The median wait time for all elective surgeries in Australia is 71 days. We couldn’t find the comparable figure for IVF specifically, but it takes nearly half that time – just 39 days – to see a gynecologist, which is the core specialty of most IVF doctors. This suggests that relative to other healthcare professions, the IVF industry has a more favourable ratio of doctors to patients, which makes it easier to recruit new doctors or find replacements for those who leave.

There are other more powerful forces working in Virtus and Monash’s favour: automation and economies of scale.

2. Automation

Unlike most areas of medicine, IVF is as much a technology business as it is a people business. Between removing the eggs, fertilizing them, pathology testing, raising the embryos and implanting them into the mother, a whole suite of high-tech gizmos are used.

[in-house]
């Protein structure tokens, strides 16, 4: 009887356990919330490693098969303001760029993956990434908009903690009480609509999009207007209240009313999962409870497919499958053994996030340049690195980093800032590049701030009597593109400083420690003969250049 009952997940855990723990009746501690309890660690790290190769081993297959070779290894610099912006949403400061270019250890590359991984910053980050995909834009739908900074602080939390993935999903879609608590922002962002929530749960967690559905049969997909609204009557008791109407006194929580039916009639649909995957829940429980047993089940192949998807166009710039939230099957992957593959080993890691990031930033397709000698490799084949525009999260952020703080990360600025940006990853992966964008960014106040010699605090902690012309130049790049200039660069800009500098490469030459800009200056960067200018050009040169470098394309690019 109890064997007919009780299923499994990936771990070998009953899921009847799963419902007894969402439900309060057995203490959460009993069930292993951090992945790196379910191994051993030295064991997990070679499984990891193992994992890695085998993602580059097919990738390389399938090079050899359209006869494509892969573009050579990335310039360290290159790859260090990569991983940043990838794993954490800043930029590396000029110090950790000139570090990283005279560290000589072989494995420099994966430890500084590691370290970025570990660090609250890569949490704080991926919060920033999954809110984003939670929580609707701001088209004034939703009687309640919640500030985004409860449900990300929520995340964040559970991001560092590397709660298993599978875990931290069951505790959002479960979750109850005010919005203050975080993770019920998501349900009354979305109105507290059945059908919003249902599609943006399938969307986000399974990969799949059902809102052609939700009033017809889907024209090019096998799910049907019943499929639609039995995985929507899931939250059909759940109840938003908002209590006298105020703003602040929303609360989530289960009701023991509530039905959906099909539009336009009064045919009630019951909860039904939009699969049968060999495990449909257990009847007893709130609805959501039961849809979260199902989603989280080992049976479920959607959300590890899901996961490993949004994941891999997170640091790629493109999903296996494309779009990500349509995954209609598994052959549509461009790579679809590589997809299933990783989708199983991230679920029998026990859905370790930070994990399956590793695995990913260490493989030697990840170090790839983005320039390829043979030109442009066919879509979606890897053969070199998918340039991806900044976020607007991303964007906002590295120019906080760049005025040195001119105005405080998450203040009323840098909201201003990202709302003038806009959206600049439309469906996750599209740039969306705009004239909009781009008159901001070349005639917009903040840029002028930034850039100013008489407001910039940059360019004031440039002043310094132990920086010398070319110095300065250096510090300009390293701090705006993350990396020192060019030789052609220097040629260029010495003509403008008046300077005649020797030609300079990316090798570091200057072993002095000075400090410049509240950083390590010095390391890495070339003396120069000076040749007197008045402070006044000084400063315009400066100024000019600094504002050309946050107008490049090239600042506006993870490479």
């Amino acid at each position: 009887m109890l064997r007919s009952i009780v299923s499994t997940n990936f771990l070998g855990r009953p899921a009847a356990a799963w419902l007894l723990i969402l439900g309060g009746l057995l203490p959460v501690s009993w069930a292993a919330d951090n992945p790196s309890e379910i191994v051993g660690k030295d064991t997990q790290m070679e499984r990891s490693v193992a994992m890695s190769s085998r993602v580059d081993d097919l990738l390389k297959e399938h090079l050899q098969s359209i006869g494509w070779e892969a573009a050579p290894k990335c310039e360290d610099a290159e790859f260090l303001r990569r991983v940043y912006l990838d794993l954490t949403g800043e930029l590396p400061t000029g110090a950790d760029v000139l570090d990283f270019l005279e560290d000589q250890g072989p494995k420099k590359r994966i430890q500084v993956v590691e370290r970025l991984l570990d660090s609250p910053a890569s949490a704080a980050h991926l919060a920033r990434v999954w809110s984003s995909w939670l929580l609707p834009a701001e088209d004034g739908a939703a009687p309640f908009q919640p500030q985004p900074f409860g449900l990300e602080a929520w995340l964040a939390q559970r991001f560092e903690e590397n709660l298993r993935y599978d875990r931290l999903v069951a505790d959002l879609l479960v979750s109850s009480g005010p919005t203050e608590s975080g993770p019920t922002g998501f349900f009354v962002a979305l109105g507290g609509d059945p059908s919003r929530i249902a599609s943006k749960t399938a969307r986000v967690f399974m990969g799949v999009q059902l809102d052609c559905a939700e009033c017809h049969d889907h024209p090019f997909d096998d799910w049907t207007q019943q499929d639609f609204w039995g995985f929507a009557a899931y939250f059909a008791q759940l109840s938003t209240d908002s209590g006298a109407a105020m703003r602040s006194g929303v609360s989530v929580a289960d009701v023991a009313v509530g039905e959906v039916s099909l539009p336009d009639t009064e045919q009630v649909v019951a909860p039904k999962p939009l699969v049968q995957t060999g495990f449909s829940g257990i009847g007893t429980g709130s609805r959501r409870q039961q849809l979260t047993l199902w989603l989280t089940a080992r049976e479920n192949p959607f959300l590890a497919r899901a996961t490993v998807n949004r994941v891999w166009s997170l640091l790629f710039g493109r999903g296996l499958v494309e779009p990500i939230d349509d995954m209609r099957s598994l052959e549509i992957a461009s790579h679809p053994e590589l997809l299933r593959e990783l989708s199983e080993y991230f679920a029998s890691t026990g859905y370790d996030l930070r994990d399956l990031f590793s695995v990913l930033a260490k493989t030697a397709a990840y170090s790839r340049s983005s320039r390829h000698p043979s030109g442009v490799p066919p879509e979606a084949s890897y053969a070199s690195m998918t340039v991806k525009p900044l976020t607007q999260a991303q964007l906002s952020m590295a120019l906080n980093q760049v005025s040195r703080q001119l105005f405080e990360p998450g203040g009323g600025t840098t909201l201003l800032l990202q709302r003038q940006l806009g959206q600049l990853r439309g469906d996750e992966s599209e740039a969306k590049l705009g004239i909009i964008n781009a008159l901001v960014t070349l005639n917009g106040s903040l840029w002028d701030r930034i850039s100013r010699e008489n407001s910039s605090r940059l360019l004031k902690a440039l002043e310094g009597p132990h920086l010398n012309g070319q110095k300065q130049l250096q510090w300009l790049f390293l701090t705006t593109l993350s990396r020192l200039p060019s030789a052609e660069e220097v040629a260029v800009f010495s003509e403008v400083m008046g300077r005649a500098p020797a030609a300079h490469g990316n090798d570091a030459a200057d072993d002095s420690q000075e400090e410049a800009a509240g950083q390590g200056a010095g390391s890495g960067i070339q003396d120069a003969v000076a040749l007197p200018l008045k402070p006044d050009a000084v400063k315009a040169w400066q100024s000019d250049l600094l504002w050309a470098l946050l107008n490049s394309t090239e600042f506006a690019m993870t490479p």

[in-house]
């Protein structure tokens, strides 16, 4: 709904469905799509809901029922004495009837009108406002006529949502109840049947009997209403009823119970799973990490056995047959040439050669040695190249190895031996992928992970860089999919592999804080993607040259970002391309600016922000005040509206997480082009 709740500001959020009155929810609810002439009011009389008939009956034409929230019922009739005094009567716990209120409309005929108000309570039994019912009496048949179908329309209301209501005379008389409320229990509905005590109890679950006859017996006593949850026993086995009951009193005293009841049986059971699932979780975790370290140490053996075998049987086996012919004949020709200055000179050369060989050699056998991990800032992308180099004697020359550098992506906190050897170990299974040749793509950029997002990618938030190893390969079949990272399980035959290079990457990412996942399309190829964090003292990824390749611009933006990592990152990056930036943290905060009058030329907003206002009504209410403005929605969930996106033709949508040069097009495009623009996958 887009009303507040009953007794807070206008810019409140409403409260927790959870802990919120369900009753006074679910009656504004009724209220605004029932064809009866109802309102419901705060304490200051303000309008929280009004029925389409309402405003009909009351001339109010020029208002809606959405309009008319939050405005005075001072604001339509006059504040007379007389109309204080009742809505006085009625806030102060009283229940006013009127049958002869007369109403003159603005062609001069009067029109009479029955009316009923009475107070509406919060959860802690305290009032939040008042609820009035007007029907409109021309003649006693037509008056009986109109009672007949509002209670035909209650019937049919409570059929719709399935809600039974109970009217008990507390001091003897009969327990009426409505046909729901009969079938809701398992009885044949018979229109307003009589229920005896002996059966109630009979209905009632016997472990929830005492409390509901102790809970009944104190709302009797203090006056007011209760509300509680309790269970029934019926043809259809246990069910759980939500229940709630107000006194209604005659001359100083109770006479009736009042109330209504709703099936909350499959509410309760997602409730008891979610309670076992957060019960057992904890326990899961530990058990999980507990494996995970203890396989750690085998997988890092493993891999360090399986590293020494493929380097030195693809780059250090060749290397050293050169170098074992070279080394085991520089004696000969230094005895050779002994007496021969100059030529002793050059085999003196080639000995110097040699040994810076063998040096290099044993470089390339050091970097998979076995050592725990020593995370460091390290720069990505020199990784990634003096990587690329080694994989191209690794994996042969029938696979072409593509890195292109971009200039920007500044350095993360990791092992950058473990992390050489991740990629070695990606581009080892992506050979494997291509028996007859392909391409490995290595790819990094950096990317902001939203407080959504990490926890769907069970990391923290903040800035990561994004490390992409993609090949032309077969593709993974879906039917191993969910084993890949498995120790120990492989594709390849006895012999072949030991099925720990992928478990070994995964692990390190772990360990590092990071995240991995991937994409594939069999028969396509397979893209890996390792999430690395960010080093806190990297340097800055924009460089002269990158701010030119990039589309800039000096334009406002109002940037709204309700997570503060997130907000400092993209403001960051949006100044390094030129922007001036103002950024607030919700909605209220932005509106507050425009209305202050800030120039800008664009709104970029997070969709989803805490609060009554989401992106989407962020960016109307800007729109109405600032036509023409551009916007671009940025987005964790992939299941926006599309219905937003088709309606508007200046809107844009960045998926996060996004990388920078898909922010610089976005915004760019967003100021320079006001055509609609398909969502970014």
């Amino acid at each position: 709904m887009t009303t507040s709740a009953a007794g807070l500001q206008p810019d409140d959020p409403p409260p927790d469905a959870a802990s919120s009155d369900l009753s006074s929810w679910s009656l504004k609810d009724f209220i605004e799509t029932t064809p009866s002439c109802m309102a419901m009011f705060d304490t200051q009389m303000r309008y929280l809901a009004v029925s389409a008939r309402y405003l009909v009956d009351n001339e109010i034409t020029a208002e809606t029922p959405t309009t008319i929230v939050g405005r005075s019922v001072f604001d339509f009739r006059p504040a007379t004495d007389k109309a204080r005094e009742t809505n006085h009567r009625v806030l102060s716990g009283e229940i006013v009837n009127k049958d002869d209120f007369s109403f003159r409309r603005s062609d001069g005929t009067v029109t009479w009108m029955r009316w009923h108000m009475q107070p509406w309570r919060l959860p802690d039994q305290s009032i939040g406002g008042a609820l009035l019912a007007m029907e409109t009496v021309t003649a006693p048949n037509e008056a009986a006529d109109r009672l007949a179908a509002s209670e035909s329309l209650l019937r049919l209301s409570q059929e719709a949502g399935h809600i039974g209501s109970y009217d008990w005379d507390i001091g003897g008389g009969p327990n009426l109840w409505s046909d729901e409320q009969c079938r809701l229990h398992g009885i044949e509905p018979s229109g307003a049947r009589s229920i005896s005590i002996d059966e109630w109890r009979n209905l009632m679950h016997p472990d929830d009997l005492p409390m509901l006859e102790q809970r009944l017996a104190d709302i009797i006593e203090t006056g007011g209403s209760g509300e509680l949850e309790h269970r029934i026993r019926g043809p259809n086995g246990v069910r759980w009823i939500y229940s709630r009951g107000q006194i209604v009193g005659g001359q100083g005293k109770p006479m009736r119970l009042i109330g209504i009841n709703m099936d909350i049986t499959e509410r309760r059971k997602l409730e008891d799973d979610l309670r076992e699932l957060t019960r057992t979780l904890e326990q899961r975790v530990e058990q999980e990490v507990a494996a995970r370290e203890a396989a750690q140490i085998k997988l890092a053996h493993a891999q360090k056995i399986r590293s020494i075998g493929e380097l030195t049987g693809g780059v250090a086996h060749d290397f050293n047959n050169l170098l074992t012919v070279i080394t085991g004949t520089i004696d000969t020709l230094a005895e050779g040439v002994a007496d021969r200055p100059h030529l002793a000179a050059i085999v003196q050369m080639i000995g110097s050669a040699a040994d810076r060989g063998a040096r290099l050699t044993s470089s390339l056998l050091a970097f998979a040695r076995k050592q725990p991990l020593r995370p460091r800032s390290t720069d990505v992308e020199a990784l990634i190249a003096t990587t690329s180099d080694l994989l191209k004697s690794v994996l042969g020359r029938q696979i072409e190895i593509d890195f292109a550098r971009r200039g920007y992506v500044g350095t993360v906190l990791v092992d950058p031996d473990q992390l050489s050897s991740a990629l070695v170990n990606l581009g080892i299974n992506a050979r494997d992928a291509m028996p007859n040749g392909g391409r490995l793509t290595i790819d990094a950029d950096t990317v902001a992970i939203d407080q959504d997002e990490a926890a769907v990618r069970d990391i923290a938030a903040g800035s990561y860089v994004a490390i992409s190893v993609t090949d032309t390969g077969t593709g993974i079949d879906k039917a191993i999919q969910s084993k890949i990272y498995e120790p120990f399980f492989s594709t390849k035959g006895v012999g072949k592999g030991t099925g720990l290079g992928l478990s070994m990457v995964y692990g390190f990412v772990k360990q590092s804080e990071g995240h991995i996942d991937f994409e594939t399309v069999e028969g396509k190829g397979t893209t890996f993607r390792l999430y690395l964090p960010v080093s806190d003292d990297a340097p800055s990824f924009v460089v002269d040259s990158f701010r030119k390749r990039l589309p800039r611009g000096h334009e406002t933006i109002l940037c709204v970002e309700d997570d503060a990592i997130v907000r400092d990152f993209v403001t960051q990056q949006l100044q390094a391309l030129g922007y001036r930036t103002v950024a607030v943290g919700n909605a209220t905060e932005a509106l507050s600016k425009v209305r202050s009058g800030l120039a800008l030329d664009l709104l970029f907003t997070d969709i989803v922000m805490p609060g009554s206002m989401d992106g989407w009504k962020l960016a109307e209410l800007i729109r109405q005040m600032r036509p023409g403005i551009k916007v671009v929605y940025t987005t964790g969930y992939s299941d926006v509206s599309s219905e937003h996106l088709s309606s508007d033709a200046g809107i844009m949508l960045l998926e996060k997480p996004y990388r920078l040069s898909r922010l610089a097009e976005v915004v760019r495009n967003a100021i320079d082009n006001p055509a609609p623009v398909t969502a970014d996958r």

IVF is becoming more efficient, with improvements in robotics, diagnostics, microfluids, incubators, and embryo storage. The procedure is increasingly standardised and automated. Much as self-checkouts at your local Woolworths have shifted power away from cashiers to the company, Virtus and Monash’s shareholders will benefit from increasingly automated IVF.   

What’s more, genetic tests and many other aspects of IVF typically rely on expensive equipment and this means there’s a benefit to having them perform as many tests and procedures as possible. Given that the labs are largely a fixed cost, each additional service performed lowers the average cost per procedure and improves margins.